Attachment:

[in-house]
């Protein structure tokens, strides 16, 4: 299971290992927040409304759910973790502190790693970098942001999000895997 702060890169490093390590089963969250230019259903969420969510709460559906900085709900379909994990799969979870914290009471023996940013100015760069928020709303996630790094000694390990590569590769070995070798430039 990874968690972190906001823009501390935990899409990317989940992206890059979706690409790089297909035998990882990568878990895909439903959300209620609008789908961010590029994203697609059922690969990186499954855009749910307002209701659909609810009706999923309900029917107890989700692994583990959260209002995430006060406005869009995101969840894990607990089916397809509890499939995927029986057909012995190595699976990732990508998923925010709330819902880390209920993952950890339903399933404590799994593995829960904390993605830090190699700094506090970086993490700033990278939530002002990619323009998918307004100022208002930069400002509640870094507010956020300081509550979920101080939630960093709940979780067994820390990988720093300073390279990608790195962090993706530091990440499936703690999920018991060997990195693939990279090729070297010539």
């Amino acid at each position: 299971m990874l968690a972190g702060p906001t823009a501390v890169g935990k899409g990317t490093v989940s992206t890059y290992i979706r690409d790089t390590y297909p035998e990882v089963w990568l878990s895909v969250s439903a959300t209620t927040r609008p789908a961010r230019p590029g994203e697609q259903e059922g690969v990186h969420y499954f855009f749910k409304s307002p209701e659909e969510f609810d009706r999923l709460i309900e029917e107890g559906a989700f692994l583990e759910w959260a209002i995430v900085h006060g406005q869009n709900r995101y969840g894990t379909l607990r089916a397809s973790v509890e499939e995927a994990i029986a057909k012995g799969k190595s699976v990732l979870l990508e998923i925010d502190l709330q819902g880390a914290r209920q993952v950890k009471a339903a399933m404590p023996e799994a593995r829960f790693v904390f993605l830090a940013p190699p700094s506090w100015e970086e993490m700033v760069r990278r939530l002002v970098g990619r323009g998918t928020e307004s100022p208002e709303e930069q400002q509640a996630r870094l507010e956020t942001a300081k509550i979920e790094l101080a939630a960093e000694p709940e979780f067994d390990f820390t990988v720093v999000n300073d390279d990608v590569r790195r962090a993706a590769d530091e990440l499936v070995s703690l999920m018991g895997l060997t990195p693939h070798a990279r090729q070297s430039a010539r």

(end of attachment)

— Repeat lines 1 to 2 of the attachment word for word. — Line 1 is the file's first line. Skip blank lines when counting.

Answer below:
[in-house]
């Protein structure tokens, strides 16, 4: 299971290992927040409304759910973790502190790693970098942001999000895997 702060890169490093390590089963969250230019259903969420969510709460559906900085709900379909994990799969979870914290009471023996940013100015760069928020709303996630790094000694390990590569590769070995070798430039 990874968690972190906001823009501390935990899409990317989940992206890059979706690409790089297909035998990882990568878990895909439903959300209620609008789908961010590029994203697609059922690969990186499954855009749910307002209701659909609810009706999923309900029917107890989700692994583990959260209002995430006060406005869009995101969840894990607990089916397809509890499939995927029986057909012995190595699976990732990508998923925010709330819902880390209920993952950890339903399933404590799994593995829960904390993605830090190699700094506090970086993490700033990278939530002002990619323009998918307004100022208002930069400002509640870094507010956020300081509550979920101080939630960093709940979780067994820390990988720093300073390279990608790195962090993706530091990440499936703690999920018991060997990195693939990279090729070297010539």